The infrastructure discussion has evolved (or devolved) into a debate about what that clunky four-syllable word means. Whatever it is, “crumbling” is the wrong way to describe it. The correct word is obsolete. The infrastructure we have reflects the climate and values of 1950. Instead of being rebuilt, it must be reimagined.
President Joe Biden’s ten-year, $2 trillion American Jobs Plan pledges that every dollar spent on rebuilding “will be used to prevent, reduce, and withstand the impacts of the climate crisis.” The plan also promises “$50 billion in dedicated investments to improve infrastructure resilience.”
This emphasis on withstanding impacts is exciting, because U.S. climate policy has been lopsided for a long time, focusing on preventing green-house gas emissions while doing very little to prepare for the extreme weather that is both coming and already here.
The effects of climate change have often been conflated with inadequate and short-sighted planning. The collapse of the Texas power grid in February—when a cold snap left millions of people without power for weeks, contributing to at least 40 deaths—was not a climate change problem. It was an infrastructure problem.
It’s easy to build structures that can withstand colder temperatures or larger storms or higher seas. It’s hard to convince people to do things differently, to stop driving cars or stop eating meat. And, to date, the latter approach hasn’t worked very well.
It is theoretically possible to reverse climate change, if humans make a monumental commitment to changing their economies. But even if the whole planet stopped emitting heat-trapping gasses today, the earth would continue to warm for a few decades before its temperature stabilized and eventually declined.
In reality, we’re in for a lot more bad weather. And we’re not prepared for it.
In the early spring of 2019, the Missouri River basin was deluged with 60 million acre feet of water, enough to cover New York, Connecticut, and New Jersey one foot deep.
Levees blew out or were overtopped across three states, causing over $3 billion in damages. Whole towns were wiped out, several people drowned. Yet much of this destruction death was preventable.
The original plan for damming and diking the Missouri called for levees set much farther apart. However, many farmers objected to leaving so wide an arable swath vulnerable to the river’s whims. The U.S. Army Corps of Engineers, which manages the Missouri River, had little recourse when farmers built their own levees much closer to the river than the engineers thought wise. Though this hodgepodge system was repeatedly overwhelmed, it was rebuilt again and again.
The largest flood ever to come down the Missouri, at 61 million acre feet, occurred in 2011. After it receded, engineers with the Corps’ Omaha District proposed widening the Missouri River’s floodway by moving levees back from the river. It was, after all, basic hydrology: the wider a river channel, the more water it carried, and the lower its flood would crest.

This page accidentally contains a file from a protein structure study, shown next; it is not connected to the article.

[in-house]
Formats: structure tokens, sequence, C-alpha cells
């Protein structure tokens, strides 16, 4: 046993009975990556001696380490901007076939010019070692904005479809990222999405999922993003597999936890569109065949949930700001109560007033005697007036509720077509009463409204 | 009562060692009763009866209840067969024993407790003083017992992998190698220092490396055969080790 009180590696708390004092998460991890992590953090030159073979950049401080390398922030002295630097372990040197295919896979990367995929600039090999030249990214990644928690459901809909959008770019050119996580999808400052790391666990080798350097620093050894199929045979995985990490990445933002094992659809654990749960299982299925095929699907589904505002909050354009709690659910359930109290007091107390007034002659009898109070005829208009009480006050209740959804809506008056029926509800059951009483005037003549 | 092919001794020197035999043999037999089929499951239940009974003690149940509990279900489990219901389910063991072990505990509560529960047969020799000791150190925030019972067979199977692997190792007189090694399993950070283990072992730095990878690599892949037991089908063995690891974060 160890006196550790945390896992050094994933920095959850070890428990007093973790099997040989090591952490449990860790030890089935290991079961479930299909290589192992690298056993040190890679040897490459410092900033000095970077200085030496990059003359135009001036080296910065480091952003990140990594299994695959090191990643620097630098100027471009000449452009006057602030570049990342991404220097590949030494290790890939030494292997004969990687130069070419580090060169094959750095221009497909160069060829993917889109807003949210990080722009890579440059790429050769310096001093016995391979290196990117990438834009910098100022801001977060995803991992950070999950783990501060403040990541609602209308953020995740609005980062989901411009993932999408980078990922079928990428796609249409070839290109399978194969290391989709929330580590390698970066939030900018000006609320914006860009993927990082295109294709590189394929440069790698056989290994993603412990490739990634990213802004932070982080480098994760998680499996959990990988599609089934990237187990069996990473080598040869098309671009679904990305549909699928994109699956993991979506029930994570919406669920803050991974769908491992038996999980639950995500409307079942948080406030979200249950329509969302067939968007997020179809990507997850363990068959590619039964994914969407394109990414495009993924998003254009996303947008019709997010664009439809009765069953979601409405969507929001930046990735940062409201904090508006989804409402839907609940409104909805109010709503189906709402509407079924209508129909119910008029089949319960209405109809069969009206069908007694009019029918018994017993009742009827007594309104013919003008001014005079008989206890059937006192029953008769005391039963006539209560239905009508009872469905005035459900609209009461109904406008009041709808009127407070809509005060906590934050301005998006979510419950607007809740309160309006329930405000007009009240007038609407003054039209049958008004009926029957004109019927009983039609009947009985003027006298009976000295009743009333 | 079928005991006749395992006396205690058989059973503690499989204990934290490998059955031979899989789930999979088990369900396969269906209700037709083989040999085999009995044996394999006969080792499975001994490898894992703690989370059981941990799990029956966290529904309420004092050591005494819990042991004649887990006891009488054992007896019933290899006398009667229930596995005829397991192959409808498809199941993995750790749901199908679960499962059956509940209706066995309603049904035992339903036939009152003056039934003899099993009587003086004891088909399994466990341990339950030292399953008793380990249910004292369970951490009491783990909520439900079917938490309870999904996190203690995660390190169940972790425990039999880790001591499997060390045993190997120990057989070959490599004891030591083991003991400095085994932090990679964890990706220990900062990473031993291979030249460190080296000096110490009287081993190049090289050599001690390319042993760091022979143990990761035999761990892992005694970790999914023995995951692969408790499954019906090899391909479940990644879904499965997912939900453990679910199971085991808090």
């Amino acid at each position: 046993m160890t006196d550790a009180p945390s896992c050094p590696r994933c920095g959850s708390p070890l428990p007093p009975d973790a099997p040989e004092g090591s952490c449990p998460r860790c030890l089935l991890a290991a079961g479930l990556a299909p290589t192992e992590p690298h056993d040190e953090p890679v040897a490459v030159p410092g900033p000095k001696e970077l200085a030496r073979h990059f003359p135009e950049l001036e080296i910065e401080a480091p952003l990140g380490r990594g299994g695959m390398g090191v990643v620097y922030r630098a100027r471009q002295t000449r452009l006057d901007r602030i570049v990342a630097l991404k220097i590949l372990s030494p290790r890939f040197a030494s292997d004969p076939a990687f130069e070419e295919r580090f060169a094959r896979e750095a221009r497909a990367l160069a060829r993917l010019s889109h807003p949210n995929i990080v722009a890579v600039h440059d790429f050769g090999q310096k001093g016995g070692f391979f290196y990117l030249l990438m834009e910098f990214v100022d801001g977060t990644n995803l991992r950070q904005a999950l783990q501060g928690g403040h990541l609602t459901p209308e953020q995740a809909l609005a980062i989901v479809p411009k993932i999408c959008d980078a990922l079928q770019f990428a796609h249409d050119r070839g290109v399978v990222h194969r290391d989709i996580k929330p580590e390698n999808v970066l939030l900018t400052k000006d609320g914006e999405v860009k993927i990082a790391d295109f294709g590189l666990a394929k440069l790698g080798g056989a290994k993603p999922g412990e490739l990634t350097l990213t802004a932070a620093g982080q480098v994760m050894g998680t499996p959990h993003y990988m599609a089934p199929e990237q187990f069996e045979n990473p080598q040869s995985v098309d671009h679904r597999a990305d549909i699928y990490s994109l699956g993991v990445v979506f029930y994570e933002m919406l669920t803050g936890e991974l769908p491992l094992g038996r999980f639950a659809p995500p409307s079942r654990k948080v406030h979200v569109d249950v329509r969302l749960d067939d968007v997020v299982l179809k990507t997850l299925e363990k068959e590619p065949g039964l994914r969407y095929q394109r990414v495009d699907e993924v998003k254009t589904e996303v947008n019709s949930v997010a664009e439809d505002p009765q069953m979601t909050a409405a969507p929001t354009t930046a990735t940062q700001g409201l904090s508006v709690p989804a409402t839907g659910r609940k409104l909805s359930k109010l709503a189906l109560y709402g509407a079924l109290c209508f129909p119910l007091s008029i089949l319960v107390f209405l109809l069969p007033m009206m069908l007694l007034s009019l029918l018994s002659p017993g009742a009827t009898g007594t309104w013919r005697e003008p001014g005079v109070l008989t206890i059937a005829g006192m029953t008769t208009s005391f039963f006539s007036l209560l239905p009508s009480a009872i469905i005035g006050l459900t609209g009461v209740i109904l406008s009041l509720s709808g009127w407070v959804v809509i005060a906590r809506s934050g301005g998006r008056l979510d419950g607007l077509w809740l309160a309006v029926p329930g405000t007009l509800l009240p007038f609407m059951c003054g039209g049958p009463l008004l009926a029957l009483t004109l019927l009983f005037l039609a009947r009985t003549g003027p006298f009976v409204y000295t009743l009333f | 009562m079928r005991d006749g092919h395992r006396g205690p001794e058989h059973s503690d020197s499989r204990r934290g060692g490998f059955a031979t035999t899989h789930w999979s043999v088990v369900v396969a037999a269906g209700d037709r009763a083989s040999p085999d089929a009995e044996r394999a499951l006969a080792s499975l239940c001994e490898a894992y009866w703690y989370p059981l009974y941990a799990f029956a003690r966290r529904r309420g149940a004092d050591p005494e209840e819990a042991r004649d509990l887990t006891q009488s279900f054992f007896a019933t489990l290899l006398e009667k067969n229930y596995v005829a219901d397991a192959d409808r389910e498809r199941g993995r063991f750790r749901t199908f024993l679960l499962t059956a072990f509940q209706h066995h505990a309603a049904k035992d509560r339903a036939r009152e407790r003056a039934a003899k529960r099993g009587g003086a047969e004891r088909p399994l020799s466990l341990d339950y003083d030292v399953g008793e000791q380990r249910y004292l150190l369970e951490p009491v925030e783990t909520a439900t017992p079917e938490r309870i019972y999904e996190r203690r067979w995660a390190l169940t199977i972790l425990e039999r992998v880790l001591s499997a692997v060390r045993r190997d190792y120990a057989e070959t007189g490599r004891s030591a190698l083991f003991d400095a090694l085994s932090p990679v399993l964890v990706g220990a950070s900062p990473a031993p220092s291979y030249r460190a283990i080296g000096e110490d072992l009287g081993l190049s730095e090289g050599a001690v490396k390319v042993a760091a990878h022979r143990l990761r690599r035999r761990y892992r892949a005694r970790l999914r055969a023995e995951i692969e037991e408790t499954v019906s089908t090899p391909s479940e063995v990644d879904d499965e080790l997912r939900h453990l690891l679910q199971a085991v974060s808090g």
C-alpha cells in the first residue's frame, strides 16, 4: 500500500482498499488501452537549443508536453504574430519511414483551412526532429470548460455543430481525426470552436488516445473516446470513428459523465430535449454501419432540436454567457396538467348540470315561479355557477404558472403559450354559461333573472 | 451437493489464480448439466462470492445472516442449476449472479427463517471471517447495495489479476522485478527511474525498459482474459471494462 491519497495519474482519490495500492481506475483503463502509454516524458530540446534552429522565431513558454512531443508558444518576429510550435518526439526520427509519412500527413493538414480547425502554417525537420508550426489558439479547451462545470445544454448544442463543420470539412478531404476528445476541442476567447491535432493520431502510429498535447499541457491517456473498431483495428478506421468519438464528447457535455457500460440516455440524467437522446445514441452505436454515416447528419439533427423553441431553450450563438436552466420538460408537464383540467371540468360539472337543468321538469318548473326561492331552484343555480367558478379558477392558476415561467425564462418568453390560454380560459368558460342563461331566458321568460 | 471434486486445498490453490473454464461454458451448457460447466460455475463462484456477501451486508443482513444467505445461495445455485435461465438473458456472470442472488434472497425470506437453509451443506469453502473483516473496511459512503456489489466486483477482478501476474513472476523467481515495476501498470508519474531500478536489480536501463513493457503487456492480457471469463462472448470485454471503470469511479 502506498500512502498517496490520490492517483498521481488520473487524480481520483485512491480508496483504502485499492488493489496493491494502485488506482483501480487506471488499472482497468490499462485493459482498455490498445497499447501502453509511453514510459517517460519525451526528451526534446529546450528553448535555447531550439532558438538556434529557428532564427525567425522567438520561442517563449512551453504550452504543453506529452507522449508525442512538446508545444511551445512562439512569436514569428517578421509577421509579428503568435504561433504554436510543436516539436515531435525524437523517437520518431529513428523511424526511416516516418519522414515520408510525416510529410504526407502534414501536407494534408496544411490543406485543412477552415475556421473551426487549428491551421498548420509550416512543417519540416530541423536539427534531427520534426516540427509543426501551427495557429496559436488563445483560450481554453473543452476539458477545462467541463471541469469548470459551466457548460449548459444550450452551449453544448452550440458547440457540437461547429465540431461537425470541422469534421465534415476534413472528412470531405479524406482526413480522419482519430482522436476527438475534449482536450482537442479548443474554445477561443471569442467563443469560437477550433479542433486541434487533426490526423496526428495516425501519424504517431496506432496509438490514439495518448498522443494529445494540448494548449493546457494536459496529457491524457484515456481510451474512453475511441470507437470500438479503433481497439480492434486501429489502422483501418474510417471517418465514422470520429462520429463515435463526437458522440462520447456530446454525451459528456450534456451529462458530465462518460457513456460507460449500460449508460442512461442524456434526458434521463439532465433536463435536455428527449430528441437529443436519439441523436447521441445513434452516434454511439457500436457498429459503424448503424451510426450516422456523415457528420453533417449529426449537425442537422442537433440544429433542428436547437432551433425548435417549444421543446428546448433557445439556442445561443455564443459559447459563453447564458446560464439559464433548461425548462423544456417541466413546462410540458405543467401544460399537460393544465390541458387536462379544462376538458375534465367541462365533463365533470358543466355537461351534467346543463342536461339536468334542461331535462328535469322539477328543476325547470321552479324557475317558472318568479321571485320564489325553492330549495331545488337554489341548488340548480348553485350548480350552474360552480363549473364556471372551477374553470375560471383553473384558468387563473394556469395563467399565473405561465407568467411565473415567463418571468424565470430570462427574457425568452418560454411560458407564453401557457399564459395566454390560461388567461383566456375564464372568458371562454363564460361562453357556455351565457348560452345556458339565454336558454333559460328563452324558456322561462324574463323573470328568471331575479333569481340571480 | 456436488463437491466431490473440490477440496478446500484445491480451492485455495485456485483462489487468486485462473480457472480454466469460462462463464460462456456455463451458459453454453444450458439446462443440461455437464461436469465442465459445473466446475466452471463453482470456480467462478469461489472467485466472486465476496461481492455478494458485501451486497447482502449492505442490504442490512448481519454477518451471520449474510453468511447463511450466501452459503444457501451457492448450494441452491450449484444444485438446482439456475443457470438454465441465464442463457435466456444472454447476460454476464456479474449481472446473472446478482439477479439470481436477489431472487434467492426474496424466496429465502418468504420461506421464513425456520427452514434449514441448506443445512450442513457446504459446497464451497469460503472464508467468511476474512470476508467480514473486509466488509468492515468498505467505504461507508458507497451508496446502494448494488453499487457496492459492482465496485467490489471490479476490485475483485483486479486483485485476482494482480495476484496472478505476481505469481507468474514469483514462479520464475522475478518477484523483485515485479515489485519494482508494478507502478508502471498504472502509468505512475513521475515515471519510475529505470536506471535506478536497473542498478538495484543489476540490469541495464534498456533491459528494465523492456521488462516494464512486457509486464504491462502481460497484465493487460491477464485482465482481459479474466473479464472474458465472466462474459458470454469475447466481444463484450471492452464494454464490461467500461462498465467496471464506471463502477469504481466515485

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It was the perfect moment for fresh thinking, since what was in place had just been destroyed. The Omaha engineers thought the valley’s farmers might be persuaded to return some land to the river in exchange for better protection from its periodic excesses. The levee setbacks, said the engineers, would end an expensive and traumatic cycle of destruction and reconstruction.
Yet the locals refused. They couldn’t afford it. Besides, watching tillable ground revert to forest and weeds is a moral affront to a farmer. Where an ecologist sees biodiversity, a farmer sees waste and lost opportunity.
The Corps could have acquired the land by invoking eminent domain, but as one engineer who worked on the plan told me, “We’re not going to go there. It’s political suicide. We haven’t even gone there and it’s still kind of political suicide.” The levees were rebuilt almost exactly where they were before the 2011 flood, and they are being rebuilt now.
The Texas deep freeze was not unique either. It was similarly cold in 1989, 1983, 1951, and 1889. Thrice in a century is by no means unlikely. The Missouri River levees are being breached with about the same frequency. And that’s without considering that extreme weather is more common now than a century ago.
The Texas deep freeze was not unique either. It happened in 1989, 1930, and 1889. Thrice in a century is by no means unlikely. The chance of a Missouri River flood overcoming the new levees is about the same. And that’s without considering that freezing and flooding is more common and extreme now than a century ago.
Wildland fires in the American west are the result of another tragic lack of preparation. The risk of large fires can be greatly reduced through controlled burning, and by removing smaller trees and underbrush. This would be expensive and politically sticky now, but in the long term it would save lives, homes, and forests, and prevent carbon dioxide from going into people’s lungs and the atmosphere.
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There were 22 weather events in 2020 that caused over one billion dollars in damages. No matter how we define infrastructure, the U.S. will continue to suffer massive and repeated losses if we don’t prepare for life in a changed climate.
When the news cycle has moved on, and the minutiae of this long-awaited bill are being argued over in Congress, we must remind our leaders that doing what we know works to minimize fire and flood damage today is just as important as reducing emissions to minimize the fires and floods of tomorrow.
Tyler J. Kelley is a journalist who has written for the New York Times, The Wall Street Journal, and The New Yorker among other publications. His first book, Holding Back the River, was just published.
9:22 am UTC May. 15, 2021
9:22 am UTC May. 15, 2021